The Just Posts have been a wonderful spotlight on causes that move people, on issues of justice across the board, from access to health care to poverty to volunteering. And so in honor of one of the women who founded the Just Posts Roundtable, my first contribution in 2009 was a modest gift to an organization that helps the homeless.

You can help too. $5 really can make a difference.

19 comments:

Ilina said...

You are a shining example.

Mental P Mama said...

Amen.

Mad said...

Ah Magpie, this is swell. Just swell.

I remember just after my MIL died, my husband and BIL's were sorting through her papers. There in a folder was a folder with all her ongoing charitable projects. The list was staggering, from Uniceff right on down to the small town museum that she volunteered at. No doubt, she built up that profile over her life but she tried to keep all the other balls in the air as she added more. My MIL, like you, was a good woman--good to the core. Thank you.

flutter said...

you are damned good people.

Lady M said...

>>I always slip a note in the envelope asking that they not add me to their list, and that they don't solicit me more than once a year. If they fail to respect that, or if they don't send me a thank you note, I blacklist them.

That's a great idea. I wish there was an easy way to do that with online donations as well. I'll contribute to friends doing charity marathons where I know it will be a one time donation, and I have to see them waste postage. Sometimes I spend a stamp just to tell them to stop.

nonlineargirl said...

I may have to rethink my plan. This holiday I decided to give to our local food bank, in lieu of the small gifts we often give coworkers, etc. Maybe I should break it up a bit next time, give to several organizations.

Anjali said...

That is a GREAT idea -- telling organizations not to add you to lists or contact you more than once a year. I think this is why I hesitate to diversity my giving. (I give to about 5ish places regularly.)

Furrow said...

I love online giving, but I wish that always meant no paper. There's always an option not to receive email updates, so I don't understand why I still get snail mail. Especially from environmental causes. Arghh.

bernthis said...

I volunteer my time, sometimes in lieu of money. I volunteer at the ER of a local hospital and have done the same at a dog shelter.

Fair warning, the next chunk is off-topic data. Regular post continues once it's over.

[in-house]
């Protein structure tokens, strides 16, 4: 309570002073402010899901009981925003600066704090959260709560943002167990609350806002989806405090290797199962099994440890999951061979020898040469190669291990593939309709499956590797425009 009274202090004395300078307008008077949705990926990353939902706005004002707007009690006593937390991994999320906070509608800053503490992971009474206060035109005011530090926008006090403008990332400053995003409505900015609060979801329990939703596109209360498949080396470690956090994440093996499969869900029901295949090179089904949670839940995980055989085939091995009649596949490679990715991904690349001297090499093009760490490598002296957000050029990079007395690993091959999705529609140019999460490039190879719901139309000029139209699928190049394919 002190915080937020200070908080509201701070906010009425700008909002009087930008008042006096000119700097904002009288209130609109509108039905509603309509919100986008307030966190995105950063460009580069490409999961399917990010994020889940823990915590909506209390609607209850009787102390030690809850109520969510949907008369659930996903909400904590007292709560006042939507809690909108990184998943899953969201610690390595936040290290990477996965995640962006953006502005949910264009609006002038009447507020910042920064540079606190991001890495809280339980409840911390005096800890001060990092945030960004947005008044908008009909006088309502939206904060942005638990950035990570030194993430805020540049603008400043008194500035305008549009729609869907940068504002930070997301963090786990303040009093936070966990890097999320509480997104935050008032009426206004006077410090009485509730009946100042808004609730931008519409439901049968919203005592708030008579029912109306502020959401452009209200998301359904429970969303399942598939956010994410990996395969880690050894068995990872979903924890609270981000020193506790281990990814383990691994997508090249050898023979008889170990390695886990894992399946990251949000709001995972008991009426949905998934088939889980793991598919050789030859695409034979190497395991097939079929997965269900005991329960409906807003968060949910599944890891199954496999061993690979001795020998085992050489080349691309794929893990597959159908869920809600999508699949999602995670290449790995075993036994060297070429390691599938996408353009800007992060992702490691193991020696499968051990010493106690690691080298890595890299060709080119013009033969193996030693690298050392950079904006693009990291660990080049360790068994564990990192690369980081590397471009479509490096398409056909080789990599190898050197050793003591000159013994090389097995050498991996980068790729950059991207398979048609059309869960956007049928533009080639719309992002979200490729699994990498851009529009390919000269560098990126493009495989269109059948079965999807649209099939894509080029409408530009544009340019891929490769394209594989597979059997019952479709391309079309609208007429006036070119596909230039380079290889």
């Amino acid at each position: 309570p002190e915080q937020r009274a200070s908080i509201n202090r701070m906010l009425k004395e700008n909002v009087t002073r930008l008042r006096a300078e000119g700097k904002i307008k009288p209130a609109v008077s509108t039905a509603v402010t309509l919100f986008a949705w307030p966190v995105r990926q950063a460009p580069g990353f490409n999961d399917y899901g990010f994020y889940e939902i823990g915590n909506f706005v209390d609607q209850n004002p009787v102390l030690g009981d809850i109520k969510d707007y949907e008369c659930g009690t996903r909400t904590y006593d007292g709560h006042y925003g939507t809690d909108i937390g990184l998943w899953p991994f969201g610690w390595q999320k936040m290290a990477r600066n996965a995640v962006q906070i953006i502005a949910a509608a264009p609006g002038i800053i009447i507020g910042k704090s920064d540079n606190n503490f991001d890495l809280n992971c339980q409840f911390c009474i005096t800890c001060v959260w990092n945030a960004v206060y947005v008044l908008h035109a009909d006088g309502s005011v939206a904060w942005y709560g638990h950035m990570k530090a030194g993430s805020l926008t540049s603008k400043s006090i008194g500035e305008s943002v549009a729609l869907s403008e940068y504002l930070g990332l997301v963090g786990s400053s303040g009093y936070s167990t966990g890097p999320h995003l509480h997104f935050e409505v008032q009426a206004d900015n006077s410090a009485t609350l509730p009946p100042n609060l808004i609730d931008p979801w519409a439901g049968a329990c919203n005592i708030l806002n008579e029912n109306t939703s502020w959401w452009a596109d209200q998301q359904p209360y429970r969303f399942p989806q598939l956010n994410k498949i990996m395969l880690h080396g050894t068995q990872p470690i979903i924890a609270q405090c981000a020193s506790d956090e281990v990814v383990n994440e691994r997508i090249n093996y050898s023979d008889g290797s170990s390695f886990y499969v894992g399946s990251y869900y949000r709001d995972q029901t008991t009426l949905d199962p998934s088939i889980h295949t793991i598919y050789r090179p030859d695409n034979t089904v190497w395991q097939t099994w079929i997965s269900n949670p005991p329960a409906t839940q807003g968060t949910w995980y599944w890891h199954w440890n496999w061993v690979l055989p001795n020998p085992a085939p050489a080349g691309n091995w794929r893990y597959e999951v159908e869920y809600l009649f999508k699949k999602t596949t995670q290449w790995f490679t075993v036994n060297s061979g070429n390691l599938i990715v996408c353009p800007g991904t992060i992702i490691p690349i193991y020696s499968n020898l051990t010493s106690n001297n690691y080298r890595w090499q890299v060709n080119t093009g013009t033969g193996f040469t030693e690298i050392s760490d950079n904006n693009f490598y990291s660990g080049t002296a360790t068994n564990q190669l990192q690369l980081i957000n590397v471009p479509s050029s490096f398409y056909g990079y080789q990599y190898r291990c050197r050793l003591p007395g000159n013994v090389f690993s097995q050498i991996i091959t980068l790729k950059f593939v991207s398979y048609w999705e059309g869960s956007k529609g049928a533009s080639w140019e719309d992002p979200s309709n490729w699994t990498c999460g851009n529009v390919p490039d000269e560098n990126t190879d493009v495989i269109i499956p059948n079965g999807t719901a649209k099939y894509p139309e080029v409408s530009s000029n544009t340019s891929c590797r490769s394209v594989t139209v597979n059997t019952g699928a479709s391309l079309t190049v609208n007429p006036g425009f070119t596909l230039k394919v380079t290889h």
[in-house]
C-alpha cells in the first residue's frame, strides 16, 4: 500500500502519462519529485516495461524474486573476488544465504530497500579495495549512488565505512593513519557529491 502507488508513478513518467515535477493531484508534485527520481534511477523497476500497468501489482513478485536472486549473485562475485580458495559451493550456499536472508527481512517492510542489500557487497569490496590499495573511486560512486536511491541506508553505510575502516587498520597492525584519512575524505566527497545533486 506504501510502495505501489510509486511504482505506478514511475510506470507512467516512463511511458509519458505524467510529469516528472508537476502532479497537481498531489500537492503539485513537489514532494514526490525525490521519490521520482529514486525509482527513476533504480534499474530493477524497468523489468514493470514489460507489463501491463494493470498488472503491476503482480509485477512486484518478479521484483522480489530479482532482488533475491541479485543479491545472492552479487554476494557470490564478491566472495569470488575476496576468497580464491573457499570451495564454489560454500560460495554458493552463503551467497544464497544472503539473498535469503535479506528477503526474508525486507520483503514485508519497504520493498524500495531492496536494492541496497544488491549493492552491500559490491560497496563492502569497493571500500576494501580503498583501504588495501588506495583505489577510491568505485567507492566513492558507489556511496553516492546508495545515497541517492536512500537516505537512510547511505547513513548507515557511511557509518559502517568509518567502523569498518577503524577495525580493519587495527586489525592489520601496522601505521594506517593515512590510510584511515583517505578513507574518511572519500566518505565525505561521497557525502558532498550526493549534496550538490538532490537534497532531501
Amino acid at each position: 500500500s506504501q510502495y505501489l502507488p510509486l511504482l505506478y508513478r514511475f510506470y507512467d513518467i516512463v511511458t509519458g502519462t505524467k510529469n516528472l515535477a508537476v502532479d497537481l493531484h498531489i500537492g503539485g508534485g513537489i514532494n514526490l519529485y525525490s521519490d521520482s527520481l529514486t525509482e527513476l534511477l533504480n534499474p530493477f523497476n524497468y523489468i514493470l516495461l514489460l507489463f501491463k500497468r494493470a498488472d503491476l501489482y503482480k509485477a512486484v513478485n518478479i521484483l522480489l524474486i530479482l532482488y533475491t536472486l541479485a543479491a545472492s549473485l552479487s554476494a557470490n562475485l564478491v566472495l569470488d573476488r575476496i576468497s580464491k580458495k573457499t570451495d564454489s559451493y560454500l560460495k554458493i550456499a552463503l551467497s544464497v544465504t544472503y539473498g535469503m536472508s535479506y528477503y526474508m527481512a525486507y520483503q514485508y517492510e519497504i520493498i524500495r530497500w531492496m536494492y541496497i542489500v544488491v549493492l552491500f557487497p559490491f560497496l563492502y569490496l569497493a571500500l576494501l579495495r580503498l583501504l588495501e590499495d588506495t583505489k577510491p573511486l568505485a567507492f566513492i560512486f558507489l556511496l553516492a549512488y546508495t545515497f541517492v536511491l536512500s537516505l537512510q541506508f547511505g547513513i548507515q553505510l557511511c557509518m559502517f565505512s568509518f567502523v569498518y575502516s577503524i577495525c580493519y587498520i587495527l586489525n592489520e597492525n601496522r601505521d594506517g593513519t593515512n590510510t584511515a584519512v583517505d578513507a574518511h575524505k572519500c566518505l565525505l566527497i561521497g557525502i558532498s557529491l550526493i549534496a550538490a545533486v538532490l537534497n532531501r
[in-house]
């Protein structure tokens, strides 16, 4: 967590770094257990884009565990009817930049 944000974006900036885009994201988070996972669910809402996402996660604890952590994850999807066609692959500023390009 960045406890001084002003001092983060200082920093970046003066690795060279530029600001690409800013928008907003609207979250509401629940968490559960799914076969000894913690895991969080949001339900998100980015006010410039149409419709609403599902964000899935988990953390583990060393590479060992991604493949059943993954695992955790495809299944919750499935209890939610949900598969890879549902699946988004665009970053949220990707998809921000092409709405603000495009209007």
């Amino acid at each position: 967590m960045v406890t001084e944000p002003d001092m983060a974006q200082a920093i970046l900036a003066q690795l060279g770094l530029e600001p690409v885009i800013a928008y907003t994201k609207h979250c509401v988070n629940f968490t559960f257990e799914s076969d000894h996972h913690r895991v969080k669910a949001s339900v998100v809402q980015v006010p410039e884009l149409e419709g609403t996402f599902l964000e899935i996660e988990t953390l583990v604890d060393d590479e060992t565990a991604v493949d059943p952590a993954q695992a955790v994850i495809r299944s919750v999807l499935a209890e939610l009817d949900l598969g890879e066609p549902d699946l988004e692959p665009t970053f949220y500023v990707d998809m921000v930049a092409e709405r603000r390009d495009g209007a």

There is a family nearby that has very little cash and a little girl and she gets all of my kids clothes (only the clean stuff and sometimes, some of the items are still brand new) Otherwise, I do give a money here and there and I agree every dollar makes a difference. Thanks for all you do.

jen said...

thank you. for this and for what you've done. so much. xo

i am very mary said...

And just when I think I couldn't love you more? Well then, I do. You should be my sister. Really. We can work on that.

Maggie May said...

awesome post, lady.

Aurelia said...

This is great. We give, but not enough small amounts. I'm always thinking why bother if it's not a big one?
But clearly small things can grow into big ones if you give to enough places.

Gwen said...

I like the idea of the note. I'll have to adopt that.

I find myself giving to homeless people all the time, much more than I used to. I have jen to thank for that.

underthebigbluesky said...

thank you for this. i always think that's just not enough to give that it won't help.

but i'll keep that in mind next time and do it anyway.

Florinda said...

Thanks for this. I've spent my entire career in nonprofits too (it's how I justify the essential soullessness of accounting), and being in a position to see what donations can do can be a real eye-opener.

Woman in a Window said...

That's nice to know. We can't afford to give much more than that and are often bullied to up the amount. I resent that. I offer my few dollars willingly when I can. I wish it were more but I am glad that at times it is appreciated. Thanks for this.

painted maypole said...

thanks for a view from the other side of the envelope

Anonymous said...

From the Holy Apostles Soup Kitchen -- thank you, although I'm certain that if all our systems are working properly, you will have already have received one. Just wanted to say I loved your gift to Planned Parenthood in honor of SP. Wish I had thought of it -- but I may do it anyway.